Tyza Hart

Tyza Hart’s self-portraits—painting, sculpture, video, and poems—extend from indefinable experiences of personhood. Tyza held solo exhibitions at the Museum of Brisbane and the Institute of Modern Art, Brisbane; FirstDraft, Sydney; and Gympie Regional Art Gallery. Tyza’s work featured in shows at the Australian Centre for Contemporary Art, Neon Parc, Incinerator Gallery and West Space, Melbourne; Gallery of Modern Art, Griffith University Art Museum, UQ Art Museum, QUT Art Museum, Metro Arts, and OuterSpace, Brisbane; National Art School, Carriageworks, Darren Knight Gallery, and Verge Gallery, Sydney.

Original Action


The river Maiwar flows through Meanjin; Jagera and Turrbal people are the traditional custodians.

I’m crouching very close to the water. Partially secluded by time of day, long grass, a few steps off footpath. Shuffling back as the tide rises, trying to do little more than be receptive. Gumtrees and construction sounds cross muddy river; suburban homes crowd flood zone. I occasionally edit poems here, repeat lines out loud if no one’s around.

Last month I memorised seven poems, said them to the river, recorded this gesture for you.


Tyza saying a poem called ‘Thank You’. I filmed this at the scene of the poem, where I was once fortunate enough to see some river friends.


I’d usually record a second take, but then this bird appeared. First impressions of this stretch of river are usually less bird, more jet ski, house, mansion, road, pontoon, manicured park, university, cemetery, bridge.


Anxious Sonnet. Some poems are literal, some fictionalised, sometimes I use an antonym instead because that word sounds better.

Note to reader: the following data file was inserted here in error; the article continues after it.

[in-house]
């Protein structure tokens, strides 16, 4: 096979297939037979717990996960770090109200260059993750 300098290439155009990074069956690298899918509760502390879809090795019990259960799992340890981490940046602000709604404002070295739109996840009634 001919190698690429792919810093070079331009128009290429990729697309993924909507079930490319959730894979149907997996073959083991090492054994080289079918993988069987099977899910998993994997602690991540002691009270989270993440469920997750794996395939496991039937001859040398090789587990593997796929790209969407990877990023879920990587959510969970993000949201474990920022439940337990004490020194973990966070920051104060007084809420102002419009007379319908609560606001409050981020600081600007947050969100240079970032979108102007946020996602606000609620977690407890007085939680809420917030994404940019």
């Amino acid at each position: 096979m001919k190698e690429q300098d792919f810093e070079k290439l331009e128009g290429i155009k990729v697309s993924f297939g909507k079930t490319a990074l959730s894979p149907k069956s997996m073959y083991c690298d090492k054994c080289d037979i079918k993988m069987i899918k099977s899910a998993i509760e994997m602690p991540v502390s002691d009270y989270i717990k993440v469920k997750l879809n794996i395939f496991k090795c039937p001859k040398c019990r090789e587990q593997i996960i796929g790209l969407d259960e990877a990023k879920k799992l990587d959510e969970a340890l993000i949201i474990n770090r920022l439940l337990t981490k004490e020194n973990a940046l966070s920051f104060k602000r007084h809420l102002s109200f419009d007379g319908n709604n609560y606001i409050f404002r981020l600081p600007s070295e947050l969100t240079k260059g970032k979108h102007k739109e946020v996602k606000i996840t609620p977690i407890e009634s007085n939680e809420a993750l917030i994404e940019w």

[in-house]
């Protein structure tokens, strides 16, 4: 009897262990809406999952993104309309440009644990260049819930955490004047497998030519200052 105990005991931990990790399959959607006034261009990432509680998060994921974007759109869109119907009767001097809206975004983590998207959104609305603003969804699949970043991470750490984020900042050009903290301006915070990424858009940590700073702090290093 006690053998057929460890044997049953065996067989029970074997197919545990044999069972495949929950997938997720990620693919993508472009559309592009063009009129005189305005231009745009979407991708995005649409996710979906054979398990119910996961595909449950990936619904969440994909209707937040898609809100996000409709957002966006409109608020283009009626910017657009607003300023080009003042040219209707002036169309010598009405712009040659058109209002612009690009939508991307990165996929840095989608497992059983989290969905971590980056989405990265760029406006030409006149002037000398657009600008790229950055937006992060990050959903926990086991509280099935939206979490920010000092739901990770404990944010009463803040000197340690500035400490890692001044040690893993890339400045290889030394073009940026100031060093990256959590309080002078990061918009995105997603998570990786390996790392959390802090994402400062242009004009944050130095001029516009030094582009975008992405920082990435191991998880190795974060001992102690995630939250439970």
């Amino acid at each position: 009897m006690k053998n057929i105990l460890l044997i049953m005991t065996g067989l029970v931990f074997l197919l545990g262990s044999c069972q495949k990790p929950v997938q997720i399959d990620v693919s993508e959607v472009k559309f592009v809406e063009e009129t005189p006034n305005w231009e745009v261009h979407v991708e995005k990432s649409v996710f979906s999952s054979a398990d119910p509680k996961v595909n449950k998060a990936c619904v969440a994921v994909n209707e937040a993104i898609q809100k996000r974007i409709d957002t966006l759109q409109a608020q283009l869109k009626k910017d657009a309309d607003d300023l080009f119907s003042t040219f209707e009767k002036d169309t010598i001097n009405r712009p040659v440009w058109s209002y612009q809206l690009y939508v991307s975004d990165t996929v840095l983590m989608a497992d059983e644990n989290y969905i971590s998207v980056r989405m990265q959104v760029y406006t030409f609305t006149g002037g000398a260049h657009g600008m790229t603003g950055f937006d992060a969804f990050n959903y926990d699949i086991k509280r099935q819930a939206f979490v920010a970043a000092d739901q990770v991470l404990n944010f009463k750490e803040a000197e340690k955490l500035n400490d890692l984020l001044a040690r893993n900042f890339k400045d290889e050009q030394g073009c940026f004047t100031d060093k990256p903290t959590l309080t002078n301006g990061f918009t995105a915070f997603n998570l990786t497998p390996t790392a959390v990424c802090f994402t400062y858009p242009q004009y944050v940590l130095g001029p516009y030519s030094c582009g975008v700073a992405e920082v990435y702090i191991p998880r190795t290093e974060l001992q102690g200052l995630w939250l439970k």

River Villanelle. A villanelle is a type of fixed-form poem that I learnt about recently. Also, videoing river and reciting poem at the same time requires a lot more coordination than I anticipated.


Tyza saying their poem ‘Wormy Sky’ to the river, in a few quiet minutes between revving motorbike, car, boat, and aeroplane engines.


Tyza saying a poem to the river, moon reflected in river, and two nearby plovers. Most of my poems start as thoughts on specific interactions and experiences, or a few layered together.


Fish Fingers. Felt spooked walking to the river alone late at night, then realised maybe I am spooky? Wrote this a year ago, one of my first poems.



Penrith Regional Gallery, 2022

Go Deeper


List of some books I was reading in 2020 while making poems for a river I lived near.

  • Inside My Mother - Ali Cobby Eckermann

  • Captive Genders – ed Eric A Stanley & Nat Smith

  • blur by the – Cham Zhi Yi

  • Fire Front: First Nations Poetry and Power Today – ed Alison Whittaker

  • Smoke Encrypted Whispers – Samuel Wagan Watson

  • Milk Teath – Rae White

  • Stag's Leap – Sharon Olds

  • Latecomers – Jaya Savige

  • The Agonist – Shastra Deo

  • Time Is the Thing a Body Moves Through – T Fleischmann

  • Blow-Up and Other Stories – Julio Cortázar

  • Viva the Real – Jill Jones

  • An Apartment on Uranus – Paul B Preciado

  • Autobiography of Red – Anne Carson

Take Action


Be with a body of water. The body of water might be you, or a river you live near, the ocean, rain, a cup of water, a puddle, lake, cloud, a drain. Physically orient yourself to this water: maybe walk to the river, or take your cup of water outside or share sips with a plant. Imagine sensations of your body interacting with water, of floating and being held. Perhaps you have a friendship or other relationship with this water. Is there something you can give to the water or exchange. Devise a gesture to celebrate encounters between yourself and water: a poem or symbol or drawing or thought or dance or facial expression or noise or something else.